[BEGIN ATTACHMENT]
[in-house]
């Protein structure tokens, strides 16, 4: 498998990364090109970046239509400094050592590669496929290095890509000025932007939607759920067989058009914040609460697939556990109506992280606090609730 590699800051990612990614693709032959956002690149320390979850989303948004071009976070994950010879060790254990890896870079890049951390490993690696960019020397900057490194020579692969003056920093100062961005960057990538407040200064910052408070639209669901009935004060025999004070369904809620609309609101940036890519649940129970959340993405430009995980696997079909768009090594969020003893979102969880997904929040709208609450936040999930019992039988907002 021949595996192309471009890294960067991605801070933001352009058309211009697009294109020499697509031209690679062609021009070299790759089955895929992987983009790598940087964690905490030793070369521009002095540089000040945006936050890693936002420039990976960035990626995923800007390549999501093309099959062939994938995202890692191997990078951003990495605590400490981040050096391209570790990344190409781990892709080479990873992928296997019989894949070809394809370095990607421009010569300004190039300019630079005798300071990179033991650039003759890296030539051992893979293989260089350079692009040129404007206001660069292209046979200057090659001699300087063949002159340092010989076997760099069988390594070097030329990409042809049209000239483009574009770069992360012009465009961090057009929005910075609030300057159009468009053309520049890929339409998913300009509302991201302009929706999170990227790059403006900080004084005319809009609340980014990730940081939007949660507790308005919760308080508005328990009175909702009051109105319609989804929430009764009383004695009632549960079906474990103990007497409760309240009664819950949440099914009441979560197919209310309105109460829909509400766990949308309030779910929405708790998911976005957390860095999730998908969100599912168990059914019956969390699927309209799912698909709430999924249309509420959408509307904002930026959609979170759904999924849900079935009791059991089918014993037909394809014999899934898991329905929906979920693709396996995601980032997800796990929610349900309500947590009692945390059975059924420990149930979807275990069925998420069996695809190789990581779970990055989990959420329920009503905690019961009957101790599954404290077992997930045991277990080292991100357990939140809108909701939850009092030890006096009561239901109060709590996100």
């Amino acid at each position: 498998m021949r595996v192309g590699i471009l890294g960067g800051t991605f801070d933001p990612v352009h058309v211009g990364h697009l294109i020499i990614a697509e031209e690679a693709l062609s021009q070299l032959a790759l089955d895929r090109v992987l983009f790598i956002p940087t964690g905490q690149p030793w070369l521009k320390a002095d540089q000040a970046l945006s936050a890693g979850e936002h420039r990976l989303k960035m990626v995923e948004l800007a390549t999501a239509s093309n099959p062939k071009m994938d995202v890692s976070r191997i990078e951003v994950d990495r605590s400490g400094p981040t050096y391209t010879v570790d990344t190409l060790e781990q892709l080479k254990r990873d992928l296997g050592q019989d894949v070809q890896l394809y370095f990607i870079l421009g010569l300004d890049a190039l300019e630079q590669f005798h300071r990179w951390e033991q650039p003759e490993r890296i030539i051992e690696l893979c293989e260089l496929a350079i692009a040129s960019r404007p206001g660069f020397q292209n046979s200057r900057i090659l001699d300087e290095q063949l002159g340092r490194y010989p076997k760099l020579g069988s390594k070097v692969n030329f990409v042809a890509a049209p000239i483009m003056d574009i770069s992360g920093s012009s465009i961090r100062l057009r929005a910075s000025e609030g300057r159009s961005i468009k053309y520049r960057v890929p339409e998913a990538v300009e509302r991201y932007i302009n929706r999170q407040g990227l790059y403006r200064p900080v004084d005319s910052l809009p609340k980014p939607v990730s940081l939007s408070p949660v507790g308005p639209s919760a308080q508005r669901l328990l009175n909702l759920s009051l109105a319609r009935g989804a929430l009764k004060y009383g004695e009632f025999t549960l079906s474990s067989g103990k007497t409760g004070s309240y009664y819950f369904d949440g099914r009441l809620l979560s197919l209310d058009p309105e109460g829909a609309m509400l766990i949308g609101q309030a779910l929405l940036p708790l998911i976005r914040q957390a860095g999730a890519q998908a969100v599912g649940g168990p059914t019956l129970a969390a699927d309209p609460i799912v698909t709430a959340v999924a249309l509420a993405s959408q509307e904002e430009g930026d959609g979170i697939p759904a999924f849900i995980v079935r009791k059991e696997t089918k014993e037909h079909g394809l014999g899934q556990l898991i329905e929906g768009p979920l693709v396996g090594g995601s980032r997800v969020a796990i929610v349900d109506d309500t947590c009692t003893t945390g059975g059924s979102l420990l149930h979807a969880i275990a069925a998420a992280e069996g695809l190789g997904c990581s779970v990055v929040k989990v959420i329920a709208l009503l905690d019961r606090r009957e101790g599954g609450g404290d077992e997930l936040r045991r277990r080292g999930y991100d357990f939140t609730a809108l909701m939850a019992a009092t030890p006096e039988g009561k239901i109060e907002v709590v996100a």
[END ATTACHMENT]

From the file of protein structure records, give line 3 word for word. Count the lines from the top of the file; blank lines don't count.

């Amino acid at each position: 498998m021949r595996v192309g590699i471009l890294g960067g800051t991605f801070d933001p990612v352009h058309v211009g990364h697009l294109i020499i990614a697509e031209e690679a693709l062609s021009q070299l032959a790759l089955d895929r090109v992987l983009f790598i956002p940087t964690g905490q690149p030793w070369l521009k320390a002095d540089q000040a970046l945006s936050a890693g979850e936002h420039r990976l989303k960035m990626v995923e948004l800007a390549t999501a239509s093309n099959p062939k071009m994938d995202v890692s976070r191997i990078e951003v994950d990495r605590s400490g400094p981040t050096y391209t010879v570790d990344t190409l060790e781990q892709l080479k254990r990873d992928l296997g050592q019989d894949v070809q890896l394809y370095f990607i870079l421009g010569l300004d890049a190039l300019e630079q590669f005798h300071r990179w951390e033991q650039p003759e490993r890296i030539i051992e690696l893979c293989e260089l496929a350079i692009a040129s960019r404007p206001g660069f020397q292209n046979s200057r900057i090659l001699d300087e290095q063949l002159g340092r490194y010989p076997k760099l020579g069988s390594k070097v692969n030329f990409v042809a890509a049209p000239i483009m003056d574009i770069s992360g920093s012009s465009i961090r100062l057009r929005a910075s000025e609030g300057r159009s961005i468009k053309y520049r960057v890929p339409e998913a990538v300009e509302r991201y932007i302009n929706r999170q407040g990227l790059y403006r200064p900080v004084d005319s910052l809009p609340k980014p939607v990730s940081l939007s408070p949660v507790g308005p639209s919760a308080q508005r669901l328990l009175n909702l759920s009051l109105a319609r009935g989804a929430l009764k004060y009383g004695e009632f025999t549960l079906s474990s067989g103990k007497t409760g004070s309240y009664y819950f369904d949440g099914r009441l809620l979560s197919l209310d058009p309105e109460g829909a609309m509400l766990i949308g609101q309030a779910l929405l940036p708790l998911i976005r914040q957390a860095g999730a890519q998908a969100v599912g649940g168990p059914t019956l129970a969390a699927d309209p609460i799912v698909t709430a959340v999924a249309l509420a993405s959408q509307e904002e430009g930026d959609g979170i697939p759904a999924f849900i995980v079935r009791k059991e696997t089918k014993e037909h079909g394809l014999g899934q556990l898991i329905e929906g768009p979920l693709v396996g090594g995601s980032r997800v969020a796990i929610v349900d109506d309500t947590c009692t003893t945390g059975g059924s979102l420990l149930h979807a969880i275990a069925a998420a992280e069996g695809l190789g997904c990581s779970v990055v929040k989990v959420i329920a709208l009503l905690d019961r606090r009957e101790g599954g609450g404290d077992e997930l936040r045991r277990r080292g999930y991100d357990f939140t609730a809108l909701m939850a019992a009092t030890p006096e039988g009561k239901i109060e907002v709590v996100a």